The Oxford & District branch is trying to build up a picture of how Oxfordshire residents use local news services – and what they think of local news provision. We’re carrying out a series of interviews and publishing the write-ups on our website.
Here, Roger Howe interviews Mark Gray, who is an Independent Councillor on South Oxfordshire District Council and Oxfordshire County Council, Chair of the Cholsey Parish Council, and full-time community worker, about his experience of local news.
This interview was done before the latest changes to the Oxford Mail and Herald series.
Where do you go for your local news?
I read the Oxford Mail, occasionally I read the Oxford Times, I read the Wallingford Herald, I listen to Radio Oxford. I try and put Radio Oxford on every morning at 8 o’clock, just to get the news, though I think their breakfast show is far too repetitive. I watch the BBC Oxford news because the ITV one’s a bit of a waste of space now – it covers such a massive area.
ITV made a big mistake when they rationalised their local news output and that’s been proved in the ratings – people don’t watch it any more. The old Central News South, which used to cover Oxfordshire, Wiltshire, up to Milton Keynes, was incredibly popular locally. It was proper local news, and was very popular for 15 years. Wesley, the presenter, was a real local personality and they just completely scrapped that when they rationalised their news output.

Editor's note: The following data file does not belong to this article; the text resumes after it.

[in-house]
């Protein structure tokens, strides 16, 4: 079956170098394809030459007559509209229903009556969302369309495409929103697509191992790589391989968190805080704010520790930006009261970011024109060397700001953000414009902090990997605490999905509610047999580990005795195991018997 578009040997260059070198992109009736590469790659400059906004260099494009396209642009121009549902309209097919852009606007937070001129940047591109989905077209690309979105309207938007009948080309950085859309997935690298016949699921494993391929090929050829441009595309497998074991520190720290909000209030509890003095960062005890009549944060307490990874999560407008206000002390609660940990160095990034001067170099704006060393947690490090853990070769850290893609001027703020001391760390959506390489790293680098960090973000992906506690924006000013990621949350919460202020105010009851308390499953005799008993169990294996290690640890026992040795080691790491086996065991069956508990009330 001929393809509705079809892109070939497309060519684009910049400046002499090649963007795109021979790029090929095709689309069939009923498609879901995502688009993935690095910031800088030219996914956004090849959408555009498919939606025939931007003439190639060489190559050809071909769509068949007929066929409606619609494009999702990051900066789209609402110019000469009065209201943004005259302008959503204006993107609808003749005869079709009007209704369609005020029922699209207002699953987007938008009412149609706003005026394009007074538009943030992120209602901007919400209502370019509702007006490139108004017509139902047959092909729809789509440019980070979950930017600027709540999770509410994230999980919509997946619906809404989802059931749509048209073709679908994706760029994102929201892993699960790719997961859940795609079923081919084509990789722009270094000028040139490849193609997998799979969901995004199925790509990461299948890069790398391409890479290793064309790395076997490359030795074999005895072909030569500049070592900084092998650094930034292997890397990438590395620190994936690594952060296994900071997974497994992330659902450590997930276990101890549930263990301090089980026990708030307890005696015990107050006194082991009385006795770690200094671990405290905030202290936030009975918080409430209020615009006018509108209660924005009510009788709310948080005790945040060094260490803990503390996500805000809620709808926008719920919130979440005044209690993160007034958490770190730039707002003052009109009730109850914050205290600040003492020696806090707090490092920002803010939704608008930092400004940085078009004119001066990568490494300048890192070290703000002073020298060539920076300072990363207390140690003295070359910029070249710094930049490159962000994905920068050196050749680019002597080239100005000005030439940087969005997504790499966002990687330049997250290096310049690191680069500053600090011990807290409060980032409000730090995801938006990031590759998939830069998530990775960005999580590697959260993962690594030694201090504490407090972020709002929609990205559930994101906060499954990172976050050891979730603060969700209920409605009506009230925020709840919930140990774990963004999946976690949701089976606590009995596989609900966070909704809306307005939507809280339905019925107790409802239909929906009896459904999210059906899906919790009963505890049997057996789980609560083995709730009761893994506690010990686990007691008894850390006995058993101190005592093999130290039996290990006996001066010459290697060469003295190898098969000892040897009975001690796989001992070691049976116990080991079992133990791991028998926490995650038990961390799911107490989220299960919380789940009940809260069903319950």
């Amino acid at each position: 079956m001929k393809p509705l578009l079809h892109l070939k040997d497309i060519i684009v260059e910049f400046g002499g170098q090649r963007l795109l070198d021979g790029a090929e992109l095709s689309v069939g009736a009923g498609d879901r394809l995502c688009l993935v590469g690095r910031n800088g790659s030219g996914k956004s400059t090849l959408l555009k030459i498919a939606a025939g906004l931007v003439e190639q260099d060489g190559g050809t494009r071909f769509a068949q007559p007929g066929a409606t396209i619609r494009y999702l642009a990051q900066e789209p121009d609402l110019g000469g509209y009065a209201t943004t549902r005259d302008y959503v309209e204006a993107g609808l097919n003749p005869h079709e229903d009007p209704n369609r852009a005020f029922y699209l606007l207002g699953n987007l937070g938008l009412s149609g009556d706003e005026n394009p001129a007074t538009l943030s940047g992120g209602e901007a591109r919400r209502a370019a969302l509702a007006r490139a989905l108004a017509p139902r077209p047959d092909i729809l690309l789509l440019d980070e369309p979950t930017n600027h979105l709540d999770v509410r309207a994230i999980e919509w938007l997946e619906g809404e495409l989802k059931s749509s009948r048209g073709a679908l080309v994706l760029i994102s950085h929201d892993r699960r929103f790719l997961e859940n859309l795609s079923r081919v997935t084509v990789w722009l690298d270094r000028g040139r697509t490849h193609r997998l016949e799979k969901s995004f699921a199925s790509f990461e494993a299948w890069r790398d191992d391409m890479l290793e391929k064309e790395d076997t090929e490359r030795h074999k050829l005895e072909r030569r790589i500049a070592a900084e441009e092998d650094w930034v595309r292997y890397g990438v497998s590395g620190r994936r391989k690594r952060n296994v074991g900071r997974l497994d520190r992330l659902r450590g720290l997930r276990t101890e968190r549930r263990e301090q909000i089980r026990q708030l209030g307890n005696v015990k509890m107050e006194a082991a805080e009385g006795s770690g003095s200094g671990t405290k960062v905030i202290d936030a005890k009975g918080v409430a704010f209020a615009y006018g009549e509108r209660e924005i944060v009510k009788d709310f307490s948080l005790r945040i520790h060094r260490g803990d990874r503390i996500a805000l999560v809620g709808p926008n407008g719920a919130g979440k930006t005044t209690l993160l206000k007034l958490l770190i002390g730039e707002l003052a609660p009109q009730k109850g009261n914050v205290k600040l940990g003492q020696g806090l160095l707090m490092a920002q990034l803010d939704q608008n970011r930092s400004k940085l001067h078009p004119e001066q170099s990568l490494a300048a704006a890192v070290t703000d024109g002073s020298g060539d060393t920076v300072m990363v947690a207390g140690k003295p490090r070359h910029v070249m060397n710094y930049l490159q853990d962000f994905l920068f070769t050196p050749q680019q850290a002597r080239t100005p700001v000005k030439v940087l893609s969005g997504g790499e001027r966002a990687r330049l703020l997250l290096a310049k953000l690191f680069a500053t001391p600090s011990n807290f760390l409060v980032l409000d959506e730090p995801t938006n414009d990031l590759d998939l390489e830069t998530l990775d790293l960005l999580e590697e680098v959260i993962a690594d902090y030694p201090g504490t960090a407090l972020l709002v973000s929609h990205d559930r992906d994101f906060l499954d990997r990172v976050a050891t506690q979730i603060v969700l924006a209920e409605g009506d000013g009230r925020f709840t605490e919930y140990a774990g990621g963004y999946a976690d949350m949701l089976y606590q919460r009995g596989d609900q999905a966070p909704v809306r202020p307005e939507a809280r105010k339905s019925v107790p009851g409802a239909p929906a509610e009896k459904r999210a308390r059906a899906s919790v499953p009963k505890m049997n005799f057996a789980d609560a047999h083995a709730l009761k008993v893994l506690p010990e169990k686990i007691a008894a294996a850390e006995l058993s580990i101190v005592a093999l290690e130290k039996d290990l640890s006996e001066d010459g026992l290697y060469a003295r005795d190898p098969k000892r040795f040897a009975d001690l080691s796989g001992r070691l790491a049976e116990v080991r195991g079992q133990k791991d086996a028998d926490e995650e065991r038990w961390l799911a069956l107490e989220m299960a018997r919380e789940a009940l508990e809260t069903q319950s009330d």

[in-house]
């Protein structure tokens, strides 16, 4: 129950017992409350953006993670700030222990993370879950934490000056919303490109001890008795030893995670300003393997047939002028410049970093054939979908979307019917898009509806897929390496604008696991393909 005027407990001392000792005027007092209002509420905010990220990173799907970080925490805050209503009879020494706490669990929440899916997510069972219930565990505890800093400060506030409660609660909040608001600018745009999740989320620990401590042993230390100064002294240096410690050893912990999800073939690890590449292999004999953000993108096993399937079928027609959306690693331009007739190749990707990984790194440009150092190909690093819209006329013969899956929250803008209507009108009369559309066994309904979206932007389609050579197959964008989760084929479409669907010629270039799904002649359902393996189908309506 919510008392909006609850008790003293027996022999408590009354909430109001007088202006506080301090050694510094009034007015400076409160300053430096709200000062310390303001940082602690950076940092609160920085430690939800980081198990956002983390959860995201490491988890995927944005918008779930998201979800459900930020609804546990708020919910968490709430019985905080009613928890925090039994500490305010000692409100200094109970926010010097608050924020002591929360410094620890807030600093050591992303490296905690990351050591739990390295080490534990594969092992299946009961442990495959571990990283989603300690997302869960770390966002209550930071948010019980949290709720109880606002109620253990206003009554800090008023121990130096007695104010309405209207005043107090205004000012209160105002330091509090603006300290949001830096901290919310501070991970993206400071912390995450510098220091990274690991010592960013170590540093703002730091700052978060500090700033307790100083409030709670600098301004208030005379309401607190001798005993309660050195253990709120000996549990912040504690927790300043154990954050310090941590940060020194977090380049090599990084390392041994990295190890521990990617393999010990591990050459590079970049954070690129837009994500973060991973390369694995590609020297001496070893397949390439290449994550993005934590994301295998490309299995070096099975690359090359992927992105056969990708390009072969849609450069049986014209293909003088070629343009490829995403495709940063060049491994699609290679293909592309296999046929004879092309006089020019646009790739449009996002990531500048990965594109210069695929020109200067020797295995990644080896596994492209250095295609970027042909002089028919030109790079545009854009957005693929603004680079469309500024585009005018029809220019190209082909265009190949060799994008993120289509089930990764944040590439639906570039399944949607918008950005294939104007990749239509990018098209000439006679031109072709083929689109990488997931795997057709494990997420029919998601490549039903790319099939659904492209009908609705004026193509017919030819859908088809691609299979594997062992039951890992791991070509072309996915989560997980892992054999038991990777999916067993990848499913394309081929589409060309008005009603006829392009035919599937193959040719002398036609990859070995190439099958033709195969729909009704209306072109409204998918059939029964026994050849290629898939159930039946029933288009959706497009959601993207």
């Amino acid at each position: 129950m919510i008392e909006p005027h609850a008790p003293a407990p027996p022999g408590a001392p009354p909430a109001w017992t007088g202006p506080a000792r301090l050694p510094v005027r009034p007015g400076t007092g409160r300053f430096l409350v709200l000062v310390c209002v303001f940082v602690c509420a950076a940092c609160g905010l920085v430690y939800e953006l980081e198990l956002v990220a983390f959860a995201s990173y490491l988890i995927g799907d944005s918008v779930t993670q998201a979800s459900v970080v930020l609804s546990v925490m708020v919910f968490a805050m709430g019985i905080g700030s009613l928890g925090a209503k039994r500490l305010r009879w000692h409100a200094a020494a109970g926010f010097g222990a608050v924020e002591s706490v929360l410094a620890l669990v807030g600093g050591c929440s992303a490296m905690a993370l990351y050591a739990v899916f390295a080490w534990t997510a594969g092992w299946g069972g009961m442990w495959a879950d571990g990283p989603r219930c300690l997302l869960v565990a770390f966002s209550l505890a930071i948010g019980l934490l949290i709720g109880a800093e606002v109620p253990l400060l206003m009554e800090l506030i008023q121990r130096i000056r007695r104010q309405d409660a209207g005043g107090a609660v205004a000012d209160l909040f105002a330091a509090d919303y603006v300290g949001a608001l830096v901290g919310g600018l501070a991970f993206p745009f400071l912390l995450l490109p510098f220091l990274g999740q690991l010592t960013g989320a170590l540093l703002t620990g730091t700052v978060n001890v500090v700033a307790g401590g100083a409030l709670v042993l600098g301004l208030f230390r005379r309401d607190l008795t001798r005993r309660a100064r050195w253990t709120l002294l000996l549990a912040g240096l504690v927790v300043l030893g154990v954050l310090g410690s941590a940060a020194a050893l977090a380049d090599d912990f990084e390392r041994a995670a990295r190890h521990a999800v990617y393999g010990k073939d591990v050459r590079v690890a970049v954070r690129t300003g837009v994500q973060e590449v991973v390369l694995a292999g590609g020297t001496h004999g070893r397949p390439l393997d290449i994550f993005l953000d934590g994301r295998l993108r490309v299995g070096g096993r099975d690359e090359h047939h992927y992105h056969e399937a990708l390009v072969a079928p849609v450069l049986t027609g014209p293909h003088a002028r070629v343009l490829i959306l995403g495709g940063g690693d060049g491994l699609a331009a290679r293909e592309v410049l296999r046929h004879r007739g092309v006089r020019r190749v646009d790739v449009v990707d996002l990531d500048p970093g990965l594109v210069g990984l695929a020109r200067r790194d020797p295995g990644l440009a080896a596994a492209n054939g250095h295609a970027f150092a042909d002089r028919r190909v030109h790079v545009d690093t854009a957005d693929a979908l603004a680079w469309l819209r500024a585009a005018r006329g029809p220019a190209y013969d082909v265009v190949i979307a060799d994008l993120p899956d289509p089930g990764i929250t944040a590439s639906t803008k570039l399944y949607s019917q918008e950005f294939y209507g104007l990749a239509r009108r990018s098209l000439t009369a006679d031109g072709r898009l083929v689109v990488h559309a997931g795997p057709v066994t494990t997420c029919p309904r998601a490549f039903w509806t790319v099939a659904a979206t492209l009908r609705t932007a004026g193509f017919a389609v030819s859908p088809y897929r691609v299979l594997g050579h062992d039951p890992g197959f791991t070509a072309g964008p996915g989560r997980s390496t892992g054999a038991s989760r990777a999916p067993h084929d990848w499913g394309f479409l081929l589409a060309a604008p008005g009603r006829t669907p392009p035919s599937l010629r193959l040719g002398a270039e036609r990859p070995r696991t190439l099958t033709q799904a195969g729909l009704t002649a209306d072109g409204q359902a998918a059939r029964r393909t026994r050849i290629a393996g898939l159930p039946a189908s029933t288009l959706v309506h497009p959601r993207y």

I read the parish magazines, which come out three or four times a year. The parish council would like to produce something more frequently, but the problem is finding people to do it.
In terms of local websites, there’s a thing called Cholsey Info that I look at. Vance [who runs it] harvests stuff off other people’s blogs and websites, for instance he’ll take things off my blog. He’s got a local weather link-up that he posts every day. He’s a working chap – I think he’s really into technology and that’s a practical way of using it.
I would love to follow other people’s blogs but I’m not aware of any other people [in Cholsey] having blogs.
What are you looking for from local news?
I want to see what’s behind things, find out what’s going on.
I think the Herald is less than people expect. People think there isn’t enough news in it. There are three pages that relate to the whole of this area. Look at this front page [29/5/13] – only just over 50% is actually news, there’s an advert along the bottom, what’s in the paper and the strapline at the top. It’s very poor. And some weeks one of the two inside pages will be taken up by an advert and I think the precipitate decline in their circulation tells you that.